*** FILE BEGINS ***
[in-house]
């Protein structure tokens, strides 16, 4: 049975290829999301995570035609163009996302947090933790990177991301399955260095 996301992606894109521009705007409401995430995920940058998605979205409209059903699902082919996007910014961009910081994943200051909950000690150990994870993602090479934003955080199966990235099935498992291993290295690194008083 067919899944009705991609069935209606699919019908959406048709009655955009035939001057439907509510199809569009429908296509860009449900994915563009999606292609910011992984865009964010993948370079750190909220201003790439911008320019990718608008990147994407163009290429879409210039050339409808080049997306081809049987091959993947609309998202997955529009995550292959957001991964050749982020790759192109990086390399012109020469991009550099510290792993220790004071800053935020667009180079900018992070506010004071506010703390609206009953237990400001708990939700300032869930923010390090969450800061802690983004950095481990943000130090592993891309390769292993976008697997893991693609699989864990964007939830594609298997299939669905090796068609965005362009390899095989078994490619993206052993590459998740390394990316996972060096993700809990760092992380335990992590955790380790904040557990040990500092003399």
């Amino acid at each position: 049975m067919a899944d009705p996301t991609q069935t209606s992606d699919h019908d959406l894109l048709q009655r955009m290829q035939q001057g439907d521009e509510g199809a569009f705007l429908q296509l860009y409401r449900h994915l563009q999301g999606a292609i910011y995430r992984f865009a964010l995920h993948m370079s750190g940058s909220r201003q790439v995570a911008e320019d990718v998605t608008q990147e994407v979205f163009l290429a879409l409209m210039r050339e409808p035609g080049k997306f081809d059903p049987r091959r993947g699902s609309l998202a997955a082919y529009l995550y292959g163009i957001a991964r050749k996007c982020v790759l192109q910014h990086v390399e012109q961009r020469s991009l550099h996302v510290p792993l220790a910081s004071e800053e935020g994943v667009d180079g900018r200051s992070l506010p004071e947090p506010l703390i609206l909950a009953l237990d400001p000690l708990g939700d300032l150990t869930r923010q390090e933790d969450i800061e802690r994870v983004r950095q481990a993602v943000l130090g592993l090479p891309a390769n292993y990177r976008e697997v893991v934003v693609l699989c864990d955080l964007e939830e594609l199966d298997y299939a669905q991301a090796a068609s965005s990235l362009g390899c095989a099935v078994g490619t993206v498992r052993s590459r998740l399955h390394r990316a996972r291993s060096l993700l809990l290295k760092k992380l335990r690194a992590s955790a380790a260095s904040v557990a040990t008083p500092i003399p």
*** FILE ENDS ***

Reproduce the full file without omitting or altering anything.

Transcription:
[in-house]
């Protein structure tokens, strides 16, 4: 049975290829999301995570035609163009996302947090933790990177991301399955260095 996301992606894109521009705007409401995430995920940058998605979205409209059903699902082919996007910014961009910081994943200051909950000690150990994870993602090479934003955080199966990235099935498992291993290295690194008083 067919899944009705991609069935209606699919019908959406048709009655955009035939001057439907509510199809569009429908296509860009449900994915563009999606292609910011992984865009964010993948370079750190909220201003790439911008320019990718608008990147994407163009290429879409210039050339409808080049997306081809049987091959993947609309998202997955529009995550292959957001991964050749982020790759192109990086390399012109020469991009550099510290792993220790004071800053935020667009180079900018992070506010004071506010703390609206009953237990400001708990939700300032869930923010390090969450800061802690983004950095481990943000130090592993891309390769292993976008697997893991693609699989864990964007939830594609298997299939669905090796068609965005362009390899095989078994490619993206052993590459998740390394990316996972060096993700809990760092992380335990992590955790380790904040557990040990500092003399």
């Amino acid at each position: 049975m067919a899944d009705p996301t991609q069935t209606s992606d699919h019908d959406l894109l048709q009655r955009m290829q035939q001057g439907d521009e509510g199809a569009f705007l429908q296509l860009y409401r449900h994915l563009q999301g999606a292609i910011y995430r992984f865009a964010l995920h993948m370079s750190g940058s909220r201003q790439v995570a911008e320019d990718v998605t608008q990147e994407v979205f163009l290429a879409l409209m210039r050339e409808p035609g080049k997306f081809d059903p049987r091959r993947g699902s609309l998202a997955a082919y529009l995550y292959g163009i957001a991964r050749k996007c982020v790759l192109q910014h990086v390399e012109q961009r020469s991009l550099h996302v510290p792993l220790a910081s004071e800053e935020g994943v667009d180079g900018r200051s992070l506010p004071e947090p506010l703390i609206l909950a009953l237990d400001p000690l708990g939700d300032l150990t869930r923010q390090e933790d969450i800061e802690r994870v983004r950095q481990a993602v943000l130090g592993l090479p891309a390769n292993y990177r976008e697997v893991v934003v693609l699989c864990d955080l964007e939830e594609l199966d298997y299939a669905q991301a090796a068609s965005s990235l362009g390899c095989a099935v078994g490619t993206v498992r052993s590459r998740l399955h390394r990316a996972r291993s060096l993700l809990l290295k760092k992380l335990r690194a992590s955790a380790a260095s904040v557990a040990t008083p500092i003399p």